Turkey to not allow terror zone near Syria border

Turkish PM says Turkey will foil designs of Russia, Assad regime, ISIL and YPG group to install terror structure in northern Syria close to its border

Turkey to not allow terror zone near Syria border

World Bulletin / News Desk

Turkish Prime Minister Ahmet Davutoglu has said Russia, Syria's Bashar al-Assad regime, ISIL and the YPG group want to create a terror zone near Turkey's border.

Addressing his Justice and Development (AK) Party's weekly group meeting in Ankara Tuesday, Davutoglu said the Turkish government remained wide awake to its duties and responsibilities.

He said the government was watching all developments on the country’s borders carefully, adding that their attitude was very open and clear about the terror structure operating in northern Syria.

He said that a game was being played openly in northern Syria.

Turkish premier said that they are conscious of all games being played to install a terror structure in Turkey’s border region, adding that such a move would not be allowed.

"We will not hesitate for a moment to protect Turkey's national security. This country's national security is above all interests, balances and partnerships," he said.

"This determination will continue... I believe that the things that happened will make us more familiar. They will create problems and we will overcome those problems. They will separate us and we will hug each other warmly," Davutoglu added.

He told that terror barons and their political branches were trying to pull Turkey into a terror swirl.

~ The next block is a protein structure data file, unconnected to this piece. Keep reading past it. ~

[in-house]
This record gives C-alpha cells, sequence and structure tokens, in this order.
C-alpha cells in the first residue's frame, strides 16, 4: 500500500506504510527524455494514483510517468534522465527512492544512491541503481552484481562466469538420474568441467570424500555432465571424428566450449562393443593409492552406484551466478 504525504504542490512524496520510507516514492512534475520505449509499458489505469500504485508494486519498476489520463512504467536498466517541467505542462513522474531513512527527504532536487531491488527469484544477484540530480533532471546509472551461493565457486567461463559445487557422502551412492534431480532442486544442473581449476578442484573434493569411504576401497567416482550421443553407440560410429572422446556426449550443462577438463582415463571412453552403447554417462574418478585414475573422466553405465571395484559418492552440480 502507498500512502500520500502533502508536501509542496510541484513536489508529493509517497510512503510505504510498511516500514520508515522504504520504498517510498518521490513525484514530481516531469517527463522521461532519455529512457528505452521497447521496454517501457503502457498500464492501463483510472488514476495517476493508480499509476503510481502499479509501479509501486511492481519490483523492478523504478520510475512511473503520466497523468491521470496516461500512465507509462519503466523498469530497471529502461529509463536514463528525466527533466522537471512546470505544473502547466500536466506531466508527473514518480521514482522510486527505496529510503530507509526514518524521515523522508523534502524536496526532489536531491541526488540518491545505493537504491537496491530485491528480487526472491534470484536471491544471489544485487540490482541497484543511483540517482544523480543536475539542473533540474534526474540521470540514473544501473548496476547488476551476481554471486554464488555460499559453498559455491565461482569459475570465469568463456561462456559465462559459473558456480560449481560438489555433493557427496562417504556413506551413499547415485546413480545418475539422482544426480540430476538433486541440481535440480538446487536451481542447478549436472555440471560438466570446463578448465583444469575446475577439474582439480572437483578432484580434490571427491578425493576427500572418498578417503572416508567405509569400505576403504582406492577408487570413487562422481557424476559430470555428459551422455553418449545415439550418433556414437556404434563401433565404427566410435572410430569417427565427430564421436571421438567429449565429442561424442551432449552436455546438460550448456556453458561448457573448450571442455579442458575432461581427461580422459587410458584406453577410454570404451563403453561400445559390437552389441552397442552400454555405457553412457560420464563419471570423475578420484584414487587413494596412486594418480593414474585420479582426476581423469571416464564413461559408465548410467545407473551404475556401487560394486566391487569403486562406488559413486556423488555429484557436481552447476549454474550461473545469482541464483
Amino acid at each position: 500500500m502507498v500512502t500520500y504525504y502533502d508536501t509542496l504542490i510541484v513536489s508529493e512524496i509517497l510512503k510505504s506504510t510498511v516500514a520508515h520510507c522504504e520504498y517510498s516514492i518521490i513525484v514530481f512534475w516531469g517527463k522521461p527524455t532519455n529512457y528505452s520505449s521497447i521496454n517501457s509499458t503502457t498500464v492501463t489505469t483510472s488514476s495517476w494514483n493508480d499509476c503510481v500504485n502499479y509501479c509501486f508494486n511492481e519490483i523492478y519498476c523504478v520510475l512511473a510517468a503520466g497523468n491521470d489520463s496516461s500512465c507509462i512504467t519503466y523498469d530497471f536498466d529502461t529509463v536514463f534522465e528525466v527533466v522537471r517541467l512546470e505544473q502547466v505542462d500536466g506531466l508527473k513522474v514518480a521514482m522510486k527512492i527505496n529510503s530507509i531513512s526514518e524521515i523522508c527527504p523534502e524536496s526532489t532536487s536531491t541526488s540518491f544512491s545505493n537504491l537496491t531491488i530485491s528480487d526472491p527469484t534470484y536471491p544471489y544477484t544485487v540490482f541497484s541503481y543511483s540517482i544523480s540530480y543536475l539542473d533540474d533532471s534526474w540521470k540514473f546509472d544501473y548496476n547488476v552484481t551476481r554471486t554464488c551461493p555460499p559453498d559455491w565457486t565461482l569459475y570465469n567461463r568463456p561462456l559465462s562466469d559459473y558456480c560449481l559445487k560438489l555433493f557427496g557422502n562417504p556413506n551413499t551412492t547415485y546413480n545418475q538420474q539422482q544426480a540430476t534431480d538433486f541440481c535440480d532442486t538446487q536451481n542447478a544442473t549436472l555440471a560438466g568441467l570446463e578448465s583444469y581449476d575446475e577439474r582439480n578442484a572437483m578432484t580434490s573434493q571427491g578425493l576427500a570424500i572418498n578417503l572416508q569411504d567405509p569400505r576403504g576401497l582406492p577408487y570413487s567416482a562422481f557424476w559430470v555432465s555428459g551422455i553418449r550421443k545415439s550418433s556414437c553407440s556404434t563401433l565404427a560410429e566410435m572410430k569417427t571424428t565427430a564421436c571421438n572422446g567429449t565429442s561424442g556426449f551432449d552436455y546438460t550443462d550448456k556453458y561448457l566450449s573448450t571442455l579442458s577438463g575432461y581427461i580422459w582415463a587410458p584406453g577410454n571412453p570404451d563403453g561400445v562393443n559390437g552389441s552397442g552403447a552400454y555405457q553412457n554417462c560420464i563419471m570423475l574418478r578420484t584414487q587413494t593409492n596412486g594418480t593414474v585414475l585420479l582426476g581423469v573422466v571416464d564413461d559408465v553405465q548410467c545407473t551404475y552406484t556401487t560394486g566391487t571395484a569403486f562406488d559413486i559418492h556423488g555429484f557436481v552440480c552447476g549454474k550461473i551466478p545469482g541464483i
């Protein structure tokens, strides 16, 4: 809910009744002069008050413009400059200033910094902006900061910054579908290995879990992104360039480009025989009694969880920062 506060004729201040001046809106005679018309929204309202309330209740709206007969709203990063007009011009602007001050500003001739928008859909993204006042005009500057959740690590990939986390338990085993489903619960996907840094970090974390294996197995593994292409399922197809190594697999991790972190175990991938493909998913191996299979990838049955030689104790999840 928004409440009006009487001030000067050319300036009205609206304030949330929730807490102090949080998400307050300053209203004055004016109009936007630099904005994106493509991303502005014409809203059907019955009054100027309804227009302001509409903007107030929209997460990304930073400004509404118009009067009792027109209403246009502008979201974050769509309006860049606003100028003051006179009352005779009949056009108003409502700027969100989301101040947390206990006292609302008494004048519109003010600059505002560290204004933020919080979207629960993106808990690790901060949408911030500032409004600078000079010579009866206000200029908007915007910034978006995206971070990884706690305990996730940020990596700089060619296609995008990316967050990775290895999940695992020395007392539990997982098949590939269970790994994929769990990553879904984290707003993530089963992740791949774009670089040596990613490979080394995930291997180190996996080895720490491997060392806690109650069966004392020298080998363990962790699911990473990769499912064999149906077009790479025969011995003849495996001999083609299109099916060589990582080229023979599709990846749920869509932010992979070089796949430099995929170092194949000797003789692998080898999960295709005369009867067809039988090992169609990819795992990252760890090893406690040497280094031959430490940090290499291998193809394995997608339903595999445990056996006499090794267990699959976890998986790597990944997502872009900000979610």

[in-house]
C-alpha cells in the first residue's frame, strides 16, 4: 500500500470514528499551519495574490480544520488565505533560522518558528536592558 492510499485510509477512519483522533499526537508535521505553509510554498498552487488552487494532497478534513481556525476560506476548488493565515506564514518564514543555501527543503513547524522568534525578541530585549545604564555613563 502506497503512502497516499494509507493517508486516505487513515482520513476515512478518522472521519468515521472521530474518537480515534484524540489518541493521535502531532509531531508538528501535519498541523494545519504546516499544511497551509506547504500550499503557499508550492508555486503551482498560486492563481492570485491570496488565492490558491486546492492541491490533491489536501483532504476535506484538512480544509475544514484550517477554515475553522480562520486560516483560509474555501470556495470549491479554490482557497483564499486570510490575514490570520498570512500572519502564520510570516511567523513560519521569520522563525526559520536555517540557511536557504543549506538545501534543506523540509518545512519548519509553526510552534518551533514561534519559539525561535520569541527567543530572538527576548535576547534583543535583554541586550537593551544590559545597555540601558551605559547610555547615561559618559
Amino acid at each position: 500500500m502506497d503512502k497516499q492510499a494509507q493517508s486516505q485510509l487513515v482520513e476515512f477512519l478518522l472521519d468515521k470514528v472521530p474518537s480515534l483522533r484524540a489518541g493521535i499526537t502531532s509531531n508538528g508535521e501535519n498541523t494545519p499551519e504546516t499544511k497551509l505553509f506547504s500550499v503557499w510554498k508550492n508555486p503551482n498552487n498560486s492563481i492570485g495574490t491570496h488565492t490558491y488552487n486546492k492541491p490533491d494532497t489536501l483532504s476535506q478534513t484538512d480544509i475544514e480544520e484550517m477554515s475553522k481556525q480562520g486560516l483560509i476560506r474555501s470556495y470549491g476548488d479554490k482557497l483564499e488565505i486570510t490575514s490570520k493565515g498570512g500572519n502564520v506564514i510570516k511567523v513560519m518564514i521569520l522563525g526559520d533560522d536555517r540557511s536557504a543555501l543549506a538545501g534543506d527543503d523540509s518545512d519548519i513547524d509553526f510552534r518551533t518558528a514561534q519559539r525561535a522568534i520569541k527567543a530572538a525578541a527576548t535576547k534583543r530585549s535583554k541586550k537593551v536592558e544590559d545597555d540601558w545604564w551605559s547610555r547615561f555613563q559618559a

"Their goal is creation of conflict and chaos, not the nation's peace, stability and happiness," he added.

Davutoglu underlined that terrorism hurt people living in the east and southeastern regions of Turkey the most.

"But they should know for sure that they cannot break the brotherhood of this nation or block Turkey," he said.

He said Turkey will continue its fight against terrorism.

Davutoglu also commented on last week's terror attack in the Turkish capital Ankara that left dozens of people dead.

He said the investigation into the incident was about to come to an end and promised to take all measures to ensure Ankara's peace and security.

Ankara was hit by a car bomb on Feb. 17 that left 29 people dead and at least 80 others injured. The attack, which was blamed on the terror groups PKK and YPG, came four months after twin bombings attributed to ISIL that killed 103 people in the capital, marking it as the deadliest attack in Turkish history.

The YPG is the armed wing of the PYD, the PKK’s Syrian affiliate. Turkey sees all three groups as terrorist organizations.

Turkey’s southeast has been the scene of a significant anti-terrorist operation since mid-December.

PKK – also recognized as a terrorist organization by the U.S. and the EU – resumed its 30-year armed campaign against the Turkish state in late July 2015.

Since then, more than 270 members of the security forces have been martyred and thousands of PKK terrorists killed in operations across Turkey and northern Iraq.

Last Mod: 23 Şubat 2016, 17:31
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